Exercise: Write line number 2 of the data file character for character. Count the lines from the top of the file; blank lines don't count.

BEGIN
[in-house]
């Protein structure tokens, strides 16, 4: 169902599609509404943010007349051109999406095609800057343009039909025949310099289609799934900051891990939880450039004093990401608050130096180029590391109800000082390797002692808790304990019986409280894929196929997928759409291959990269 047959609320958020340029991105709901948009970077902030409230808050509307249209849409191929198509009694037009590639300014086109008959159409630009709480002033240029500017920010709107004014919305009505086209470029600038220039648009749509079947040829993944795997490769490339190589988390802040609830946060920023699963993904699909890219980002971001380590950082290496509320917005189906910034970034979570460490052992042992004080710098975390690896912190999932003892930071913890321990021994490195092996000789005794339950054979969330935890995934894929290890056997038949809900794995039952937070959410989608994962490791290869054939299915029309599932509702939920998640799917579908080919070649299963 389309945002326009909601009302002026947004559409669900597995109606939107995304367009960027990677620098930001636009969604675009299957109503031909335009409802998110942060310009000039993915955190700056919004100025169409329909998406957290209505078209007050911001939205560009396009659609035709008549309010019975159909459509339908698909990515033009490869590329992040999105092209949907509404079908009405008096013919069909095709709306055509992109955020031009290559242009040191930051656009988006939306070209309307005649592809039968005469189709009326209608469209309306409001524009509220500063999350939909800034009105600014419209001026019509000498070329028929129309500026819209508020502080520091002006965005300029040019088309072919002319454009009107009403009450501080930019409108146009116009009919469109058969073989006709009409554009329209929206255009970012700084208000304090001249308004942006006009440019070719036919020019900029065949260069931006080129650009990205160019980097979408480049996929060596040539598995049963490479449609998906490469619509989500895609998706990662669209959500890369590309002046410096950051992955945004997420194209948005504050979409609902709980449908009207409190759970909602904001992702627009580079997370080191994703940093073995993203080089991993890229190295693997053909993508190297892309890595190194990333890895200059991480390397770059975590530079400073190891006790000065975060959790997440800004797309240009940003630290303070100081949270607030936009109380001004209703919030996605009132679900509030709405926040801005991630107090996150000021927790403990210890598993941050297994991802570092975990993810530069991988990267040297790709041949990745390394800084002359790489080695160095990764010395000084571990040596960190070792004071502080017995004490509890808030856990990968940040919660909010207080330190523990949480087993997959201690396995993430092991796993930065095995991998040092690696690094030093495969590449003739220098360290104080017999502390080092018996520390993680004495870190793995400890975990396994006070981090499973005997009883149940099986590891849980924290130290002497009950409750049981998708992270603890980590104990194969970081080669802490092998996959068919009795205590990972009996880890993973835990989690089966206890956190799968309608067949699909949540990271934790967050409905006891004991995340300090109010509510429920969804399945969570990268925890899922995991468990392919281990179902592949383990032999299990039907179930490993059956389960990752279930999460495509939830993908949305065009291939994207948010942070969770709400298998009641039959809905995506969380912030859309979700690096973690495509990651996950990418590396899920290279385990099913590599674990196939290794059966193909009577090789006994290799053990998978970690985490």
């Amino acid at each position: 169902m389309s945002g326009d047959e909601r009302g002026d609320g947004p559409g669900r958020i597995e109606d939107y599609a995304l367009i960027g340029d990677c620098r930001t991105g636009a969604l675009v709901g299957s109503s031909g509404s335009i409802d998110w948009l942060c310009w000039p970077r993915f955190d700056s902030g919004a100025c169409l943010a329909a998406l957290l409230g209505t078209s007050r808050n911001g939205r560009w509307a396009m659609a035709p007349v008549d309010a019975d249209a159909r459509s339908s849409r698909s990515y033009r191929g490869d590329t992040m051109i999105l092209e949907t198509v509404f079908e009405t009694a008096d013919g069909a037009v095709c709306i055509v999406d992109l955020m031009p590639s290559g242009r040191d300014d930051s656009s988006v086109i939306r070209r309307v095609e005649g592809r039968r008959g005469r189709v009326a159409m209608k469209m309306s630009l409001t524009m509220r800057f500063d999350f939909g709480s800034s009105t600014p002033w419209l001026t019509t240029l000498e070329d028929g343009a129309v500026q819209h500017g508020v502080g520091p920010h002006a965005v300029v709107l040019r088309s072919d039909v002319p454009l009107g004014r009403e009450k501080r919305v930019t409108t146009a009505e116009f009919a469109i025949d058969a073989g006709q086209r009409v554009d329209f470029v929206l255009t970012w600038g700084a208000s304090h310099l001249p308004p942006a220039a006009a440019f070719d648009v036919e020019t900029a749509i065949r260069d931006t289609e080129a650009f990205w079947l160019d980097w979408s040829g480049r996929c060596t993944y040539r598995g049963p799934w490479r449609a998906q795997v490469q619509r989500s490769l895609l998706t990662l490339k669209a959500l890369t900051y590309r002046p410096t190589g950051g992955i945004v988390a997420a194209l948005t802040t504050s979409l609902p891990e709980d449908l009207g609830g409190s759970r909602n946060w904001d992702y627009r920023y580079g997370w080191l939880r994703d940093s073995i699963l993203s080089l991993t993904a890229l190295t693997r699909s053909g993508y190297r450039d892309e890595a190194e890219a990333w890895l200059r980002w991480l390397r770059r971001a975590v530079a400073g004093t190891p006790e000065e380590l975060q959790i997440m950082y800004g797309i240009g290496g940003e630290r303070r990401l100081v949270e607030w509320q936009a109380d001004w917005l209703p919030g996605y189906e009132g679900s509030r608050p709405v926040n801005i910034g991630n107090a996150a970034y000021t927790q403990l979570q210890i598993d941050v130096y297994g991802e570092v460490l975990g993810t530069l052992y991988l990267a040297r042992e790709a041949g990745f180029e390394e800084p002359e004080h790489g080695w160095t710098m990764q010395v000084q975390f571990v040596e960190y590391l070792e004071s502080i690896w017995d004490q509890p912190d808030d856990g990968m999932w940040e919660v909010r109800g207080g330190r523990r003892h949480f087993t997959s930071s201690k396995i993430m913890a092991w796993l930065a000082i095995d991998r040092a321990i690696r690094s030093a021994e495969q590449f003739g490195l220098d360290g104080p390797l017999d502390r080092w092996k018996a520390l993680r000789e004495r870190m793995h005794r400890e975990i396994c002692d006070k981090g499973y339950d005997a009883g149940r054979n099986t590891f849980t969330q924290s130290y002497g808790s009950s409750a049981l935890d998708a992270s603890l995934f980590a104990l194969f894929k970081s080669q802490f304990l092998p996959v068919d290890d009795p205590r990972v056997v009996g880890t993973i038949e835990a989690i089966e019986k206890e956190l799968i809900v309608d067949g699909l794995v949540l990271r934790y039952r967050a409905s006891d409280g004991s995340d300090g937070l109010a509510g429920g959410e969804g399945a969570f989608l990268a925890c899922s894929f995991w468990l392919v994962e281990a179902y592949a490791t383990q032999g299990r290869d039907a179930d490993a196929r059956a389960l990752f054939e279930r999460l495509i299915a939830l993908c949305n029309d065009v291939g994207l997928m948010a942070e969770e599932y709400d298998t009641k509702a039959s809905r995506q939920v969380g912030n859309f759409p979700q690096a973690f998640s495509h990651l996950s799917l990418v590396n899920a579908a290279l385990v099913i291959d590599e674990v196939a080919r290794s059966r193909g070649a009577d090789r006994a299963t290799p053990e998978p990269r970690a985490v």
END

């Protein structure tokens, strides 16, 4: 169902599609509404943010007349051109999406095609800057343009039909025949310099289609799934900051891990939880450039004093990401608050130096180029590391109800000082390797002692808790304990019986409280894929196929997928759409291959990269 047959609320958020340029991105709901948009970077902030409230808050509307249209849409191929198509009694037009590639300014086109008959159409630009709480002033240029500017920010709107004014919305009505086209470029600038220039648009749509079947040829993944795997490769490339190589988390802040609830946060920023699963993904699909890219980002971001380590950082290496509320917005189906910034970034979570460490052992042992004080710098975390690896912190999932003892930071913890321990021994490195092996000789005794339950054979969330935890995934894929290890056997038949809900794995039952937070959410989608994962490791290869054939299915029309599932509702939920998640799917579908080919070649299963 389309945002326009909601009302002026947004559409669900597995109606939107995304367009960027990677620098930001636009969604675009299957109503031909335009409802998110942060310009000039993915955190700056919004100025169409329909998406957290209505078209007050911001939205560009396009659609035709008549309010019975159909459509339908698909990515033009490869590329992040999105092209949907509404079908009405008096013919069909095709709306055509992109955020031009290559242009040191930051656009988006939306070209309307005649592809039968005469189709009326209608469209309306409001524009509220500063999350939909800034009105600014419209001026019509000498070329028929129309500026819209508020502080520091002006965005300029040019088309072919002319454009009107009403009450501080930019409108146009116009009919469109058969073989006709009409554009329209929206255009970012700084208000304090001249308004942006006009440019070719036919020019900029065949260069931006080129650009990205160019980097979408480049996929060596040539598995049963490479449609998906490469619509989500895609998706990662669209959500890369590309002046410096950051992955945004997420194209948005504050979409609902709980449908009207409190759970909602904001992702627009580079997370080191994703940093073995993203080089991993890229190295693997053909993508190297892309890595190194990333890895200059991480390397770059975590530079400073190891006790000065975060959790997440800004797309240009940003630290303070100081949270607030936009109380001004209703919030996605009132679900509030709405926040801005991630107090996150000021927790403990210890598993941050297994991802570092975990993810530069991988990267040297790709041949990745390394800084002359790489080695160095990764010395000084571990040596960190070792004071502080017995004490509890808030856990990968940040919660909010207080330190523990949480087993997959201690396995993430092991796993930065095995991998040092690696690094030093495969590449003739220098360290104080017999502390080092018996520390993680004495870190793995400890975990396994006070981090499973005997009883149940099986590891849980924290130290002497009950409750049981998708992270603890980590104990194969970081080669802490092998996959068919009795205590990972009996880890993973835990989690089966206890956190799968309608067949699909949540990271934790967050409905006891004991995340300090109010509510429920969804399945969570990268925890899922995991468990392919281990179902592949383990032999299990039907179930490993059956389960990752279930999460495509939830993908949305065009291939994207948010942070969770709400298998009641039959809905995506969380912030859309979700690096973690495509990651996950990418590396899920290279385990099913590599674990196939290794059966193909009577090789006994290799053990998978970690985490």